, August 4, 2000
Full Text of G.W. Bush's Acceptance Speech
Thank you very much. Thank you.
Mr. Chairman -- Mr. Chairman, delegates and my fellow citizens, I proudly accept your nomination.
Thank you. Thank you for this honor.
Thank you for this honor.
Together, we will renew America's purpose.
Our founders first defined that purpose here in Philadelphia. Ben Franklin was here, Thomas Jefferson and, of course, George Washington, or, as his friends, called him, George W.
I am proud to have Dick Cheney by my side.
He is a man -- he is a man of integrity and sound judgment who has proven that public service can be noble service.
America will be proud to have a leader of such character to succeed Al Gore as vice president of the United States.
I'm grateful for Senator John McCain. I appreciate so very much his speech two nights ago. I appreciate his friendship. I love his spirit for America. And I want to thank the other candidates who sought this office, as well. Their convictions have strengthened our party.
I'm especially grateful tonight to my family. No matter what else I do in my life, asking Laura to marry me was the best decision I ever made.
And to our daughters, Barbara and Jenna, we love you a lot. We're proud of you. And as you head off to college this fall, don't stay out too late. And e-mail your old dad once in a while, will you?
And mother, everybody loves you and so do I.
Growing up -- growing up, she gave me love and lots of advice. I gave her white hair.
And I want to thank my dad, the most decent man I have ever known.
All of my life I have been amazed that a gentle soul could be so strong.
Dad, I am proud to be your son.
My father was the last president of a great generation, a generation of Americans who stormed beaches, liberated concentration camps and delivered us from evil. Some never came home. Those who did put their medals in drawers, went to work and built on a heroic scale highways and universities, suburbs and factories, great cities and grand alliances, the strong foundations of an American century.
Now the question comes to the sons and daughters of this achievement, what is asked of us? This is a remarkable moment in the life of our nation. Never has the promise of prosperity been so vivid.
But times of plenty like times of crises are tests of American character.
Prosperity can be a tool in our hands used to build and better our country, or it can be a drug in our system dulling our sense of urgency, of empathy, of duty. Our opportunities are too great, our lives too short to waste this moment.
So tonight, we vow to our nation we will seize this moment of American promise. We will use these good times for great goals.
We will confront the hard issues, threats to our national security, threats to our health and retirement security, before the challenges of our time become crises for our children.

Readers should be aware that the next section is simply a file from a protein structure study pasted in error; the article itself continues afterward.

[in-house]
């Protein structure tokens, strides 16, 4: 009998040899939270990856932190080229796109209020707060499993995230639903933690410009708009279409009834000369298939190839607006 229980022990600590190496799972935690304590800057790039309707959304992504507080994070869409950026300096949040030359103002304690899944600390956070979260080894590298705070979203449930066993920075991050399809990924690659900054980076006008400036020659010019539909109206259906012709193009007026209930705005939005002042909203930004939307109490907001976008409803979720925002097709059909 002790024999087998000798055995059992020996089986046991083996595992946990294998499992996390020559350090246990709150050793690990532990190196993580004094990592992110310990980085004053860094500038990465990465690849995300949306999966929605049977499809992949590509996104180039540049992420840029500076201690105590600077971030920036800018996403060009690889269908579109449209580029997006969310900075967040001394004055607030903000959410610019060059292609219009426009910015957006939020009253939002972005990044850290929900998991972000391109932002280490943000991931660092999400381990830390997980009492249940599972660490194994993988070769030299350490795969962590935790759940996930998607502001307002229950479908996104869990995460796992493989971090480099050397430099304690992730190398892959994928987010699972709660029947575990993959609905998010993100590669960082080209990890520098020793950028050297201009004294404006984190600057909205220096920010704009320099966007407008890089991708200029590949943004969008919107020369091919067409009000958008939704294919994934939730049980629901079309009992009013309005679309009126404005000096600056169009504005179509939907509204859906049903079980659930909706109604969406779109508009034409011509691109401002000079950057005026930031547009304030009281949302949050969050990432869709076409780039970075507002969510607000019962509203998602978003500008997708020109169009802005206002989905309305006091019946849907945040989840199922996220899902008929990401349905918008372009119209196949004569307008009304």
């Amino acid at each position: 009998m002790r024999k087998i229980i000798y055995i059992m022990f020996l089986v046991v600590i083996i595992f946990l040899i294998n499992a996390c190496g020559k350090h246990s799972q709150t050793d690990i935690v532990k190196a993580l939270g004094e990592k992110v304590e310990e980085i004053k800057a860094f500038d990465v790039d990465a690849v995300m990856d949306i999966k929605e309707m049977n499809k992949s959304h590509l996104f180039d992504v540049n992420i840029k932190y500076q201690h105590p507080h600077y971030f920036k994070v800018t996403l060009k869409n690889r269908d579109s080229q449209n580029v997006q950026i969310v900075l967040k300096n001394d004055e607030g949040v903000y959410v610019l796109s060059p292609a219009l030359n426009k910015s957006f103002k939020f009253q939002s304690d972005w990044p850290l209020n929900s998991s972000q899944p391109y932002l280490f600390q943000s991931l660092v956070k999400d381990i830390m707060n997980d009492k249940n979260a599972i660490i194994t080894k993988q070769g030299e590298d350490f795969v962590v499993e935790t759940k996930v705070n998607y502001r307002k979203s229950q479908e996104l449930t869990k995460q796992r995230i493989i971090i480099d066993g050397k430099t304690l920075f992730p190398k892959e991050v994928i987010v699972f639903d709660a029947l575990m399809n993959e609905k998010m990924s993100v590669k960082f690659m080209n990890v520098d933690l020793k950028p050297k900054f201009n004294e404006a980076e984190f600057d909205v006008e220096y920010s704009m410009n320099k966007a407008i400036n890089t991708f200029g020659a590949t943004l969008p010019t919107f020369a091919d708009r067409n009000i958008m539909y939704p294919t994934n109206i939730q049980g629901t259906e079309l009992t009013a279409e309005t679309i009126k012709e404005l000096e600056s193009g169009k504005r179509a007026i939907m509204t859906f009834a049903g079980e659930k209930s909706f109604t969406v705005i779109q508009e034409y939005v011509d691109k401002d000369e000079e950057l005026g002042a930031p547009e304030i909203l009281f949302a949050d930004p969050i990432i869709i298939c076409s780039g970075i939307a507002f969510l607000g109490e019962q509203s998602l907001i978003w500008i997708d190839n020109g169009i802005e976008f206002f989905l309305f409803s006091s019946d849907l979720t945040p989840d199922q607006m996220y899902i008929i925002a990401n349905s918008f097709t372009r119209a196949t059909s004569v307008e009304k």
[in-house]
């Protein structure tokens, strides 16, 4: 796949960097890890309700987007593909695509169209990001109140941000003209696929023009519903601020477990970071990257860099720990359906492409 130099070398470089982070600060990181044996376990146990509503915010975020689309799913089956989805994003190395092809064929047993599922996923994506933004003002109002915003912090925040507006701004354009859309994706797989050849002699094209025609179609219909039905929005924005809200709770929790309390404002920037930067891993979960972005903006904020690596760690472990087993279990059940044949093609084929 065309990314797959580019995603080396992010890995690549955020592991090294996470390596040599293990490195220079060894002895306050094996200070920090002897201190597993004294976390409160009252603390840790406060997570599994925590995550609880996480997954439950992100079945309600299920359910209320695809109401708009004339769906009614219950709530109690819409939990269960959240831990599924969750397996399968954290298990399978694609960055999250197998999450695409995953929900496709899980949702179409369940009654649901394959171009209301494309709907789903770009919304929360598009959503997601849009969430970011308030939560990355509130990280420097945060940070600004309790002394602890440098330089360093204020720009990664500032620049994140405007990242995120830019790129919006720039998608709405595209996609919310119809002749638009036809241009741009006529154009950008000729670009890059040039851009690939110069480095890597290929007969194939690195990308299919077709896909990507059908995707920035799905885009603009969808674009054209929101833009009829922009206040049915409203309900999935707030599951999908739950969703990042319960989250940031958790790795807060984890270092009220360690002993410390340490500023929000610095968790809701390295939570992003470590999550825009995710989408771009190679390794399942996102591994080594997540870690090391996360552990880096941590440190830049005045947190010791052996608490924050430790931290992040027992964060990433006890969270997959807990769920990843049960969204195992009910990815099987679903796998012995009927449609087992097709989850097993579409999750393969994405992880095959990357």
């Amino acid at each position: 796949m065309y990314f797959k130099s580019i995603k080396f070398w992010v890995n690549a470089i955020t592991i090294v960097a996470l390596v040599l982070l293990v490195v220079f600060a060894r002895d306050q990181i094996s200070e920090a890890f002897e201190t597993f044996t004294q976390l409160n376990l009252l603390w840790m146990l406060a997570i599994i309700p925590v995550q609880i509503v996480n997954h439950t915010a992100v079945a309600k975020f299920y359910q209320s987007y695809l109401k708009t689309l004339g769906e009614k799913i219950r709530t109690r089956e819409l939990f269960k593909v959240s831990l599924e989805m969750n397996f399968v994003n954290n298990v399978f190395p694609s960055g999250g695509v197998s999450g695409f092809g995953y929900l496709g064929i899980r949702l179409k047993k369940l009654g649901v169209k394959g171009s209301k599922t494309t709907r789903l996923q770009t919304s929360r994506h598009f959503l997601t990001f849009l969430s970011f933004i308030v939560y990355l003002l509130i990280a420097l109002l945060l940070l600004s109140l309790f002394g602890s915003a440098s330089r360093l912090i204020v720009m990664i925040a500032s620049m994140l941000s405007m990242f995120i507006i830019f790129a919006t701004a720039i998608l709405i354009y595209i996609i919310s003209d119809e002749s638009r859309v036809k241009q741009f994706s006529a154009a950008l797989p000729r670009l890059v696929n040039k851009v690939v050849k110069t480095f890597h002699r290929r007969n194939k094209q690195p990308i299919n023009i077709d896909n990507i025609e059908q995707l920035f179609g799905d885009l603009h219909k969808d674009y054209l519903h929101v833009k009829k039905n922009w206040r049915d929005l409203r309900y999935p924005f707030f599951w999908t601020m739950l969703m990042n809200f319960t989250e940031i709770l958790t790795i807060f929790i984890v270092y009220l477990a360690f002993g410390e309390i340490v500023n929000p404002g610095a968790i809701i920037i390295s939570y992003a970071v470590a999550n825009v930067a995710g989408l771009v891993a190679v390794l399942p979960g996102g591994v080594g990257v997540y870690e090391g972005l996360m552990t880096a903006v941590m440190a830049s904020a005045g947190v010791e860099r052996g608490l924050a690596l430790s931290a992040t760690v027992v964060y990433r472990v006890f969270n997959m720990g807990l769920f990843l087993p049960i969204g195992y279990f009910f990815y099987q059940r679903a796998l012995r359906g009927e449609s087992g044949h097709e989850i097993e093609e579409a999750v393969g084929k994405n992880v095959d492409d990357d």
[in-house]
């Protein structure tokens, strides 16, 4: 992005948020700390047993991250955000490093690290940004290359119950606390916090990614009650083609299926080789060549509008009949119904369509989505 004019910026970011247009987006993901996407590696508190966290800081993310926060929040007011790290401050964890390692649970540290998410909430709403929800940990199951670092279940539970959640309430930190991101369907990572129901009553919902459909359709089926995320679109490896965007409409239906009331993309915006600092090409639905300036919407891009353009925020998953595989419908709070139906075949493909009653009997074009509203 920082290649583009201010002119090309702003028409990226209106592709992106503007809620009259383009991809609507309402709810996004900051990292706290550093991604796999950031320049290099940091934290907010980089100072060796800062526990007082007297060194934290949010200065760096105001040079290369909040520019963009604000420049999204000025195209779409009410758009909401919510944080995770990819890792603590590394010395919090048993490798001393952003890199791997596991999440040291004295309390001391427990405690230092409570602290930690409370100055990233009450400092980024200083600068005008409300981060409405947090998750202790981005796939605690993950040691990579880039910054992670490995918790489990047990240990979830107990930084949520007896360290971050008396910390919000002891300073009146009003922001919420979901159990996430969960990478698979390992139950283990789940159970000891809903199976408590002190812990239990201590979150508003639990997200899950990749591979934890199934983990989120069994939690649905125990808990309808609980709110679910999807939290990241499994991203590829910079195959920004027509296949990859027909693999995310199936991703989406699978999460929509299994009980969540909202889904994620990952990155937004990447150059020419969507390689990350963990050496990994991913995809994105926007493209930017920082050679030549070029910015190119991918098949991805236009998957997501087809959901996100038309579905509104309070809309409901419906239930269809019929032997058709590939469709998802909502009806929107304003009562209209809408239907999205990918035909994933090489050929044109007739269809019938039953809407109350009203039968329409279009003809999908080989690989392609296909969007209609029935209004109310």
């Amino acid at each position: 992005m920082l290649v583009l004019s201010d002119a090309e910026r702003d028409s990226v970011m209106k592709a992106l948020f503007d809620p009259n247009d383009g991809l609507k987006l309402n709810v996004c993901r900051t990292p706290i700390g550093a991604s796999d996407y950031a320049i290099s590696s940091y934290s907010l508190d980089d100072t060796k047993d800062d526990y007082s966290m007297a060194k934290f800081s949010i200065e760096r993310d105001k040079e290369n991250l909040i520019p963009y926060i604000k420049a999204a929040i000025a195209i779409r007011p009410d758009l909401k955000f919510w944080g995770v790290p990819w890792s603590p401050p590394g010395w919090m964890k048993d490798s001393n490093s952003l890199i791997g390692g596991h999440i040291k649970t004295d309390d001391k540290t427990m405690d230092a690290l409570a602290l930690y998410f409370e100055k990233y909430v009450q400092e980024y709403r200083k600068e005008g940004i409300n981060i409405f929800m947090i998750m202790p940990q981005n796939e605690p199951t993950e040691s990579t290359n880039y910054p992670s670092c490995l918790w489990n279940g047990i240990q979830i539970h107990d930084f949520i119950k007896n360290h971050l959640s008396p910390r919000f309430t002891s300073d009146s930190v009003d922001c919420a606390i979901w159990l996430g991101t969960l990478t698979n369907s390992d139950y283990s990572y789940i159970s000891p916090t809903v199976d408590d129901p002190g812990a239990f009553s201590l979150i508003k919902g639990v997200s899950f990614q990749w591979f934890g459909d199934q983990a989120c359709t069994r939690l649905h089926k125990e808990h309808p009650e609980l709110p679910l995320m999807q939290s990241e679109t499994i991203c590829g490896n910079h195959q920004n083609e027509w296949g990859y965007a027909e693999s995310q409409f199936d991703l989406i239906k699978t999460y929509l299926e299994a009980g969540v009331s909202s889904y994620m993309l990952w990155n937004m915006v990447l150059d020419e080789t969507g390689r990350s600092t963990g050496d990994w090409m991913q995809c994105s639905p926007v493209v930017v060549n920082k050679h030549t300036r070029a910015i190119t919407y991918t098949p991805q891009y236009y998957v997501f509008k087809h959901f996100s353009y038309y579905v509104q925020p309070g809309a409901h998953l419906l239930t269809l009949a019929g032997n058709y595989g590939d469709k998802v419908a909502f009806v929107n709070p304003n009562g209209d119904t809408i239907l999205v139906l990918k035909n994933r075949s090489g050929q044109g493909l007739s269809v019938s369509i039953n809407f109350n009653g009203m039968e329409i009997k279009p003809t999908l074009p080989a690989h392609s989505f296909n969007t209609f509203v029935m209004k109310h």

And we will extend the promise of prosperity to every forgotten corner of this country: to every man and woman, a chance to succeed; to every child, a chance to learn; and to every family, a chance to live with dignity and hope.
For eight years the Clinton-Gore administration has coasted through prosperity. The path of least resistance is always down hill. But America's way is the rising road. This nation is daring and decent and ready for change.
Our current president embodied the potential of a generation -- so many talents, so much charm, such great skill. But in the end, to what end? So much promise to no great purpose.
Little more than a -- little more than a decade ago, the Cold War thawed, and with the leadership of Presidents Reagan and Bush, that wall came down.
But instead of seizing this moment, the Clinton-Gore administration has squandered it. We have seen a steady erosion of American power and an unsteady exercise of American influence. Our military is low on parts, pay and morale. If called on by the commander in chief today, two entire divisions of the Army would have to report, ``Not ready for duty, sir.''
This administration had its moment, they had their chance, they have not led. We will.
This generation -- this generation was given the gift of the best education in American history, yet we do not share that gift with everyone. Seven of 10 fourth-graders in our highest poverty schools cannot read a simple children's book. And still this administration continues on the same old path, the same old programs, while millions are trapped in schools where violence is common and learning is rare.
This administration had its chance. They have not led. We will.
America has a strong economy and a surplus. We have the public resources and the public will, even the bipartisan opportunities to strengthen Social Security and repair Medicare. But this administration, during eight years of increasing need, did nothing.
They had their moment. They have not led. We will.
Our generation has a chance to reclaim some essential values, to show we have grown up before we grow old. But when the moment for leadership came, this administration did not teach our children, it disillusioned them.
They had their chance. They have not led. We will.
And now they come asking for another chance, another shot. Our answer: Not this time, not this year.
This is not the time for third chances; it is the time for new beginnings.
The rising generations of this country have our own appointment with greatness. It does not rise or fall with the stock market. It cannot be bought with our wealth. Greatness is found when American character and American courage overcome American challenges.
When Lewis Morris of New York was about to sign the Declaration of Independence, his brother advised against it, warning he would lose all his property. But Morris, a plainspoken founder, responded, ``Damn the consequences, give me the pen.''